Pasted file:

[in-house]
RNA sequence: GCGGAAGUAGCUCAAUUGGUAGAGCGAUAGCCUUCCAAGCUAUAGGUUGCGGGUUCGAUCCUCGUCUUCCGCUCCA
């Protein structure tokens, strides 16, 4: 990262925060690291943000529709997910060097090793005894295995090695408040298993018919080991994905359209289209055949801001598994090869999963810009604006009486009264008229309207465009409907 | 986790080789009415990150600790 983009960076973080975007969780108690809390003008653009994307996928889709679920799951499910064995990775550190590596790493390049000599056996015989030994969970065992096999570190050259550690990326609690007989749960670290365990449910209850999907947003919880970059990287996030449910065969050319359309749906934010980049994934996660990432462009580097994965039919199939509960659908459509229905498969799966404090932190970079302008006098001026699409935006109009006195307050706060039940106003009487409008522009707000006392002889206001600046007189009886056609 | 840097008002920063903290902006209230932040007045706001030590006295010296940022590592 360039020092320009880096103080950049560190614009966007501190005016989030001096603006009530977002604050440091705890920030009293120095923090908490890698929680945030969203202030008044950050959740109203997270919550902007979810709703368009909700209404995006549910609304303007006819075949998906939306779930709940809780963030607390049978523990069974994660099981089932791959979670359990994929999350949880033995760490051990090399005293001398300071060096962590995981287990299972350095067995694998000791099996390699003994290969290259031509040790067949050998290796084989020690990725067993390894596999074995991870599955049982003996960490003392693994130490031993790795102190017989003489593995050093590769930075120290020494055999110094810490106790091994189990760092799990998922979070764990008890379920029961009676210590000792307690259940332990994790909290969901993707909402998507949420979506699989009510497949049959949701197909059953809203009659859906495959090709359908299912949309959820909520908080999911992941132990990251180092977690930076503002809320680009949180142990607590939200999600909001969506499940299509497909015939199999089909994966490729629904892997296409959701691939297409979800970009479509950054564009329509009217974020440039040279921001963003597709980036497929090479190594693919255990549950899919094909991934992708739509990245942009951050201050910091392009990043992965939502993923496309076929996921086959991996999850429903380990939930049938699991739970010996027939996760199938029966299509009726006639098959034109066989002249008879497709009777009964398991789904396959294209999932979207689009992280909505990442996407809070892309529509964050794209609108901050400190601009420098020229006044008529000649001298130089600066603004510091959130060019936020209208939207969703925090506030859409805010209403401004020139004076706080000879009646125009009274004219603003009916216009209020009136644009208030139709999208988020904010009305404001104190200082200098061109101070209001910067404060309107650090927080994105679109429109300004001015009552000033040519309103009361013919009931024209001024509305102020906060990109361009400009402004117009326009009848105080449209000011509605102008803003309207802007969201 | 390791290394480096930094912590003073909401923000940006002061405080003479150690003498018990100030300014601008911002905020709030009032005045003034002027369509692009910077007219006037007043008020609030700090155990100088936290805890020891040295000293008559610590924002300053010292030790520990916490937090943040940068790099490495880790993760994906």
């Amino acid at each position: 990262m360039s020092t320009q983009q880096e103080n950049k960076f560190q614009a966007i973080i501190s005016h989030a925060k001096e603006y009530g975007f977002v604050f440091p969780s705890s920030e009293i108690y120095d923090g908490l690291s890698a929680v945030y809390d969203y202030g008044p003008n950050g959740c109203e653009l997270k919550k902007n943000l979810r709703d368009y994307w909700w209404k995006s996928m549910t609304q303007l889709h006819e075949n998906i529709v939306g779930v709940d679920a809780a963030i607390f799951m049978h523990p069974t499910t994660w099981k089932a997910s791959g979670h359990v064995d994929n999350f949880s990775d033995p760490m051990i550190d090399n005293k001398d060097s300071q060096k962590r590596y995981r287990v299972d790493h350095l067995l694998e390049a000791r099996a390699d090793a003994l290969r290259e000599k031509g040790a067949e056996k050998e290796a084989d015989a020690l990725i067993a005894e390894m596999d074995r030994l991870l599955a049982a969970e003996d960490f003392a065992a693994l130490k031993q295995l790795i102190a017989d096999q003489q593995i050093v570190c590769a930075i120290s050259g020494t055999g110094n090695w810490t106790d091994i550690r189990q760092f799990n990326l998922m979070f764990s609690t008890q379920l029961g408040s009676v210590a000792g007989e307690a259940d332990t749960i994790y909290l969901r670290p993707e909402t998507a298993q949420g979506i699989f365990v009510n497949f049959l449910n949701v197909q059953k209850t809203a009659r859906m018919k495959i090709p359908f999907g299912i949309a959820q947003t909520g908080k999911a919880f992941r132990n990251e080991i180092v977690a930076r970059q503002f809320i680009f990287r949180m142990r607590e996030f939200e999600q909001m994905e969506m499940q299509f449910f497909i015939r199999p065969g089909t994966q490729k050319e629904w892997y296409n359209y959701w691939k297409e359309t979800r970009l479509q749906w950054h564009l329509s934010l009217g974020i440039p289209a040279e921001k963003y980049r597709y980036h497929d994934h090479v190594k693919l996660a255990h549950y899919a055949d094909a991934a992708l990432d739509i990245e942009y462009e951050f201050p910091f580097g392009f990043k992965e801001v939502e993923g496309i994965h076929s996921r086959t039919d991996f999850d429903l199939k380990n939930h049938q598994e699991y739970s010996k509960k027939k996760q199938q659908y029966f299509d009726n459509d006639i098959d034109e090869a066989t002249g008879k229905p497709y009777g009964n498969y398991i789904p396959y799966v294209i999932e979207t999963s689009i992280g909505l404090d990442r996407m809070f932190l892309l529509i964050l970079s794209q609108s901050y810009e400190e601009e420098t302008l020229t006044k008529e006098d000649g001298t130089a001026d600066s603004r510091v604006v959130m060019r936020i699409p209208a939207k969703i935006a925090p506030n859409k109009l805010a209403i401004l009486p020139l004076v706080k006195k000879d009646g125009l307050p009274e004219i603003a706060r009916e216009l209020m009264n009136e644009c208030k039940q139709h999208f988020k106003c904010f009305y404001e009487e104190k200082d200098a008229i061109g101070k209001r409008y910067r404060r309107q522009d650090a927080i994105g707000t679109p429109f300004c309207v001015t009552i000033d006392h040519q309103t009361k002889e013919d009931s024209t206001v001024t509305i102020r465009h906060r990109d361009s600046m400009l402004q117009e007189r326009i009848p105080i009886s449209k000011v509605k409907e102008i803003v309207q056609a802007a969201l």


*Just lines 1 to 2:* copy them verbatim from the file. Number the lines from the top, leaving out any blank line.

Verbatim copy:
[in-house]
RNA sequence: GCGGAAGUAGCUCAAUUGGUAGAGCGAUAGCCUUCCAAGCUAUAGGUUGCGGGUUCGAUCCUCGUCUUCCGCUCCA